CHAPPAQUA, N.Y. -- While a new study found that the proposed retail for Chappaqua Crossing could compete with business in downtown Chappaqua, it concludes that it would not do so in a way that would lead to a significant adverse impact.
The study comes from AKRF, a planning and engineering firm that was retained by the town. The report is technically a revision from a 2013 analysis, having been updated to take into account the proposal for a 40,000-square-foot Whole Foods grocery store.
Representatives from AKRF gave an overview of the report at the New Castle Town Board's Oct. 28 meeting. Later that night, an attorney for Chappaqua Crossing owner Summit/Greenfield urged the board to vote on the retail proposal or face a return to litigation.
“There would be the potential for competition,” said John Neil, a vice president at AKRF. “But the more important question is whether potential competition could lead to the displacement of existing retailers, prolong vacancies in the hamlet and blighting effects. In other words, whether there would be significant adverse impacts to the hamlet’s neighborhood character. The answer to that question is no, and tonight we’ll summarize our rationale for that determination.”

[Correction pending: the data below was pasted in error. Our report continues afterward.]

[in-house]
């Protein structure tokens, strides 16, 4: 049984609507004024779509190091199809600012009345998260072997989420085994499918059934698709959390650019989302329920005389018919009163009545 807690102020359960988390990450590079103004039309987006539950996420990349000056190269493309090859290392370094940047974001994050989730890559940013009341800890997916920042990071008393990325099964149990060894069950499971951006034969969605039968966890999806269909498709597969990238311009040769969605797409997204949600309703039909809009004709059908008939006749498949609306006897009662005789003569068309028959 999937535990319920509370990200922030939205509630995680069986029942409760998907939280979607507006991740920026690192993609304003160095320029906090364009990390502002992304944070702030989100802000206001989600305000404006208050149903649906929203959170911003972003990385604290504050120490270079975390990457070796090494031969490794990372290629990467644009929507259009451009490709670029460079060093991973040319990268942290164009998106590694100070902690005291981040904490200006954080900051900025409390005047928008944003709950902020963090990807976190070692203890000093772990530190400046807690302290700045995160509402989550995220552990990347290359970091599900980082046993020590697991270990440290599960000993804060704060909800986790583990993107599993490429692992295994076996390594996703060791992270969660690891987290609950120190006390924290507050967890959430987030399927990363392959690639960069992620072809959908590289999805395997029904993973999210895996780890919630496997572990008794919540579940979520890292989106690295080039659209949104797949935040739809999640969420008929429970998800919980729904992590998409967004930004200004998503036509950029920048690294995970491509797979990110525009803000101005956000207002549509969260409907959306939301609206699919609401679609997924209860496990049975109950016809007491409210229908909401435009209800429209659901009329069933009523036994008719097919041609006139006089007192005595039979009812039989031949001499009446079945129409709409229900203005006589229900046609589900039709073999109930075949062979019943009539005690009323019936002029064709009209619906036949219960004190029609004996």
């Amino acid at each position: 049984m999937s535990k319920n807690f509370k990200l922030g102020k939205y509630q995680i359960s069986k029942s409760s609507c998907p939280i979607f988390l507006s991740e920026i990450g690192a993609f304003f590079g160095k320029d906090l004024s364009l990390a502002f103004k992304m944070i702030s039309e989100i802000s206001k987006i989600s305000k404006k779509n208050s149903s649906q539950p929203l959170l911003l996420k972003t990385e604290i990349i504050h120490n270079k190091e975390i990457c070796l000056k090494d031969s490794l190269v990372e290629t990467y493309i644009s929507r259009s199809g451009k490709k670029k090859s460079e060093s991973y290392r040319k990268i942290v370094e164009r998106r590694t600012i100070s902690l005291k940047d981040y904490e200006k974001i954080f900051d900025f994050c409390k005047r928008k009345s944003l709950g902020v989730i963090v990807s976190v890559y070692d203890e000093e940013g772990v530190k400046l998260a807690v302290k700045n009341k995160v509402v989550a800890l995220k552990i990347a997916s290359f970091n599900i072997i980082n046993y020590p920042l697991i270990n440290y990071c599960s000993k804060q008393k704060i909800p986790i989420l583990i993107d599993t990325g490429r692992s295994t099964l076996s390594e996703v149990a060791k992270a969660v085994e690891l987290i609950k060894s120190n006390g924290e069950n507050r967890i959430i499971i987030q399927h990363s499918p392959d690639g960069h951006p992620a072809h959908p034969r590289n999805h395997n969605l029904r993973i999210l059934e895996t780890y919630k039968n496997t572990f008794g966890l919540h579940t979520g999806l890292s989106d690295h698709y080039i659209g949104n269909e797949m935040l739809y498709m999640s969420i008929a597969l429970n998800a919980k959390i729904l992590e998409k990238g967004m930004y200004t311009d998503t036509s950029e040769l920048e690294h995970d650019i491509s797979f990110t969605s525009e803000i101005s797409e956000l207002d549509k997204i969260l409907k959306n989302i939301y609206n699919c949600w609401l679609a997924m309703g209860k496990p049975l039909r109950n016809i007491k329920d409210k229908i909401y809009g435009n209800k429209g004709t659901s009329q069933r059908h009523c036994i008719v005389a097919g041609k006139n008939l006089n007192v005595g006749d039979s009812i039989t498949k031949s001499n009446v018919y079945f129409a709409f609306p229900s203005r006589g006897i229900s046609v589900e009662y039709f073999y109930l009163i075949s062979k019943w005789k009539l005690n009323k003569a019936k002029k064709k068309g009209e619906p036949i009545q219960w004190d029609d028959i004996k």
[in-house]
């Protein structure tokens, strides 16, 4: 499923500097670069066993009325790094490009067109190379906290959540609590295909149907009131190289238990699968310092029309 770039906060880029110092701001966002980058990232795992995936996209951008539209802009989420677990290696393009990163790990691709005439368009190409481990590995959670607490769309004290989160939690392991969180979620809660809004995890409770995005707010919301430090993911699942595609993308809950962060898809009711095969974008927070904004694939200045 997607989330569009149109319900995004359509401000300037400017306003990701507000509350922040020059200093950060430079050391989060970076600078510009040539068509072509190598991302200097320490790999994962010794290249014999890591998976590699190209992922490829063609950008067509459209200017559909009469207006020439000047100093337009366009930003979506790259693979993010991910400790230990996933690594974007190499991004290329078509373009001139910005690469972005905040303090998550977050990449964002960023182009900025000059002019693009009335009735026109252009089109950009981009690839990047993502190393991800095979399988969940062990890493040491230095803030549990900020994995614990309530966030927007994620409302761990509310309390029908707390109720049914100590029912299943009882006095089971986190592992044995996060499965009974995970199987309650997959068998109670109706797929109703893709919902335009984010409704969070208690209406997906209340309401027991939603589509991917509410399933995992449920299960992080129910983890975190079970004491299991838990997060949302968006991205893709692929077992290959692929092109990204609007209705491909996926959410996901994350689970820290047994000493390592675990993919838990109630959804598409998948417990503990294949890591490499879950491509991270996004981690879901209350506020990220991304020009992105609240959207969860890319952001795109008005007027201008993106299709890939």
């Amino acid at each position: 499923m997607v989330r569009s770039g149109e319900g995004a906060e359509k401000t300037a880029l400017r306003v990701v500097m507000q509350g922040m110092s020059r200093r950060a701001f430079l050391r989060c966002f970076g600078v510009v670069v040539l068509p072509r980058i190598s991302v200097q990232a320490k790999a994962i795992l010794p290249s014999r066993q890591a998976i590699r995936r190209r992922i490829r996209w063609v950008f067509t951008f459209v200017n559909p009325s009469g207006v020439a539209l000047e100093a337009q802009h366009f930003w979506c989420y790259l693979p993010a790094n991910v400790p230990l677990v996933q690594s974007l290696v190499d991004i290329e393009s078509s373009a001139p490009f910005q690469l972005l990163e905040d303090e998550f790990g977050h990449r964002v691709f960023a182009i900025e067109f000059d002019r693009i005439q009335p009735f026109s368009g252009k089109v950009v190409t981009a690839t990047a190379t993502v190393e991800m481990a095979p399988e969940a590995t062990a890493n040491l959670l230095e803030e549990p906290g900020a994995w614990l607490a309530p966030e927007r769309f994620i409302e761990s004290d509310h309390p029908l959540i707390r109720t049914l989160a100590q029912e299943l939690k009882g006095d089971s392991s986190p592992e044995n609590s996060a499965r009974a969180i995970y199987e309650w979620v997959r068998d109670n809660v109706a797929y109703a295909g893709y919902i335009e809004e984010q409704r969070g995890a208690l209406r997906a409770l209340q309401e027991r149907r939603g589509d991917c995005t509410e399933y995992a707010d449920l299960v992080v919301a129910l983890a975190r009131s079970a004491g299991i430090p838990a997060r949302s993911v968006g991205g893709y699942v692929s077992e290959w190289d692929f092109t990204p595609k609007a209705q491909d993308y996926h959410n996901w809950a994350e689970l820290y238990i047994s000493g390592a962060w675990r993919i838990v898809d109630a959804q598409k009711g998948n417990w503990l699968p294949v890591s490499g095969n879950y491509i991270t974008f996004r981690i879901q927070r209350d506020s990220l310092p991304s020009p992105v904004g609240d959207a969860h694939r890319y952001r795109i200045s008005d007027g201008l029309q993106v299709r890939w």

The reasons cited in the report include the downtown’s lack of an anchor tenant; unmet consumer demand in the area; planned investments for the hamlet that include water, sewer and streetscape work; and convenience for the area, such as the offerings and proximity to places such as the train station and town hall.
For examining consumer demand, the AKRF study placed downtown Chappaqua in what are called trade areas, or where customers come from. The report includes a primary trade area that is a 1-mile radius around the downtown, along with a secondary trade area, which comprises the entire Town of New Castle.
For the primary area, the report found that there is total retail demand of $147 million but just $58 million in local sales. It concludes that there is “leakage” of $89 million, which means that this is money being spent elsewhere. The gap is wider for the secondary area, with the report finding that the leakage is $340 million. In total, the secondary area has $428 million but just $88 million in sales.
AKRF’s report also finds that if there is no restriction on store sizes at Chappaqua Crossing, it could result in 15 to 20 shops, which would come in at 2,000 square feet to about 5,000. It also finds that there would be what it calls a broad variety of shops and with the potential for more multiple restaurant offerings. In contrast, the report finds that having a size limit would lead to “category killers,” such as a Staples or Best Buy, along with a handful of larger restaurants, such as an Olive Garden.
The report also gives a favorable opinion to the tax implications of the project, as higher rents from it would lead to more commercial property tax revenue.
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